Archive for April 2010

Virtue and evangelism: the reign and mission of God in Europe

April 26, 2010

I’m trying to think ahead for a change and have been revising material for our new MA in European Mission and Intercultural Christianity which, if all goes to plan, will hopefully be validated by the University of Gloucestershire on Wednesday of this week.

Doing that, I’ve been reading Bryan Stone’s excellent book Evangelism after Christendom. He describes evangelism in the following way,

‘The practice of evangelism is a complex and multilayered process – multiple activities that invite, herald, welcome, and provoke and that has as its end the peaceable reign of God and the social holiness by which persons are oriented towards that reign. As the end of evangelistic practice, the reign of God is not external to evangelistic practice but internal to it in the form of the politics by which that practice is carried out, a politics that is formed by a distinctive story and sustained by distinctive virtues such as presence, patience, courage and humility. To practice evangelism faithfully ad with excellence, then, is to practice it from within this politics, to play by the rules of this politics, so to speak. These rules, as McClendon reminds us, are not like “‘no loitering in the hallways’… Rather they are practice-constitutive rules: one who flouts them is to be thought of not as naughty or nasty, but simply as disengaged from the practice in question’. “

Within the setting of European mission, the practice of evangelism is frequently that which provokes the strongest reaction from secular observers, church leaders, and even some missiologists. Stone’s emphasis does at least have the virtue of suggesting that if the ‘reign of God’ (aka. Kingdom of God) has any significance for Europe’s future, then our human co-operation in seeing God’s reign established can never be a denial of the values of the Kingdom. It’s never going to solve accusations of proselytism from the majority churches but a sustained and self-reflective commitment by evangelicals to the Christ-like virtues of ‘presence, patience, courage and humility’ might go some way to forms of evangelism in Europe that could be characterised as ‘hit-and-run’, anxious, fearful, and arrogant.

If that can avoided, we should certainly be doing more inviting, heralding, welcoming and provoking. If Jesus had been announcing the start of his public ministry in contemporary Europe, I sometimes wonder where he might have begun doing these things?

http://www.amazon.co.uk/Evangelism-After-Christendom-Theology-Christian/dp/1587431947/ref=sr_1_1?ie=UTF8&s=books&qid=1272281121&sr=8-1

Europe: culturally captive and a mission field

April 16, 2010

Just a century ago, Europe was not seen by everybody as a mission field. The Edinburgh 1910 World Mission Conference published a World Atlas portraying mission stations geographically. Within Europe, only missionary work among the Jews was mapped. This reflected the dominance of the Anglican Churches which insisted that Europe was not to be considered a mission field due to the presence there of Roman Catholic and Orthodox Churches.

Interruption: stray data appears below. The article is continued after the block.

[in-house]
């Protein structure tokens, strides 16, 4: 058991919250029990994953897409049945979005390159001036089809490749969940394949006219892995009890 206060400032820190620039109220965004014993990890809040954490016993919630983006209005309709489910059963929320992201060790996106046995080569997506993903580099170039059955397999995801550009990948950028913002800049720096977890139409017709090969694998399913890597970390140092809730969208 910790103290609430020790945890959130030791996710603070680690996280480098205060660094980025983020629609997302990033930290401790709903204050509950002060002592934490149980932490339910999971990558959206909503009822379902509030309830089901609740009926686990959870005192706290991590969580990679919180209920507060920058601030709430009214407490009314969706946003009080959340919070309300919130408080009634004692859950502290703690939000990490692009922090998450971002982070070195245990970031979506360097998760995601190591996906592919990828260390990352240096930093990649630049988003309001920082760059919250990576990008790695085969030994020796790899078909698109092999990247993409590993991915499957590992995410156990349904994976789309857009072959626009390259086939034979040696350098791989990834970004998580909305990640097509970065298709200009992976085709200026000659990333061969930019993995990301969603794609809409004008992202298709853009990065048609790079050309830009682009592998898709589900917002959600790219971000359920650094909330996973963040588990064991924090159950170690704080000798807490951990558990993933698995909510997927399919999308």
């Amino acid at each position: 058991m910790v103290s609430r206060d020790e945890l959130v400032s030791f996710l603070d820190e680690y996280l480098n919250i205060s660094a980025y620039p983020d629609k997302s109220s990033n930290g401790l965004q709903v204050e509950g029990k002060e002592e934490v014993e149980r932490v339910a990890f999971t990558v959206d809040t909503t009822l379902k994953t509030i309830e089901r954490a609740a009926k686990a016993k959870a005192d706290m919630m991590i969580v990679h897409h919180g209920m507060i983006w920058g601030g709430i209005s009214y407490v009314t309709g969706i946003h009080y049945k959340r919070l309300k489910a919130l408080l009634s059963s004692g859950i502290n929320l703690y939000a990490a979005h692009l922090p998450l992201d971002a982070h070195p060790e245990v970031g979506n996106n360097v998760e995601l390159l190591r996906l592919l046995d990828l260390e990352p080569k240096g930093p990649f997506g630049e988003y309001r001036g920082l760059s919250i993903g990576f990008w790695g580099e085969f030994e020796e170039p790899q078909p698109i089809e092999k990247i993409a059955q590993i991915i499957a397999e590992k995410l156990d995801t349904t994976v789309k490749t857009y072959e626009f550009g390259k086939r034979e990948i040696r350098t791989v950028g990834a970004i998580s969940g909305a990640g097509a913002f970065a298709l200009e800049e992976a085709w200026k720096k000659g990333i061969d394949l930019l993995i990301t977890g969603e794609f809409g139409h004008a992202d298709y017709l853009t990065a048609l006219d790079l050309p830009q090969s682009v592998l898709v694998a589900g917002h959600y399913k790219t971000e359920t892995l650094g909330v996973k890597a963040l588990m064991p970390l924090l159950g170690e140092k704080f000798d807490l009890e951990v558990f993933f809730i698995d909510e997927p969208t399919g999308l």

Europe and North America were described as mission fields at the Tambaram meetings of the 3rd World Mission Conference of the International Missionary Council in 1938. Europe was gradually being toppled from its throne as ‘top Christian continent’. With it would go view that the Christian Gospel was synonymous with the advance of Western civilisation and universal norms although the links were still being argued well into the 1950s.

At the World Mission Conference held in Bangkok, 1972, the cultural superiority and dominance of western Christianity was categorically proclaimed. By the 1996 World Mission Conference of the WCC in Salvador de Bahia saw acclaimed missiologist, Lesslie Newbigin, pointedly ask how the western churches which proposed to evangelise the whole world in one generation could be saved from their own cultural captivity.’ Salvador’s acceptance of cultural diversity and plurality within global Christianity marked the end of Eurocentric forms of thinking within ecumenical missiology.

It seems obvious now that Europe is a mission field. Surveys, anecdotes, the popular media, and our own daily encounters, together paint a picture of a continent populated to a very large extend by practical secularists. The churches haven’t quite managed to shake off these tendencies either.

Despite this, the New Testament doesn’t seem to allow us to retreat into pessimism, insisting that the light of Christ always shines in the darkness (Jn 1:5). If Europe is truly the ‘Dark Continent’ (and personally I don’t find this kind of language helpful) then we would expect to find the light of Christ shining in it – even to the extent that it is not overwhelmed by the darkness.

It’s true that European theology is not universal theology. That can be hard at times for evangelicals who have struggled to come to terms with the churches of the global south who have argued that social justice should be seen as a constituent part of the Gospel. It has also been equally challenging for enlightenment evangelicals to accommodate the world-view of the global south that has little difficulty in making room for spirits, demons, and the so-called ‘supernatural’. The consequent emphasis on exorcism, spiritual warfare, and other forms of spirit activity has not always been widely welcomed by western evangelicals who function as practical materialists in this sense.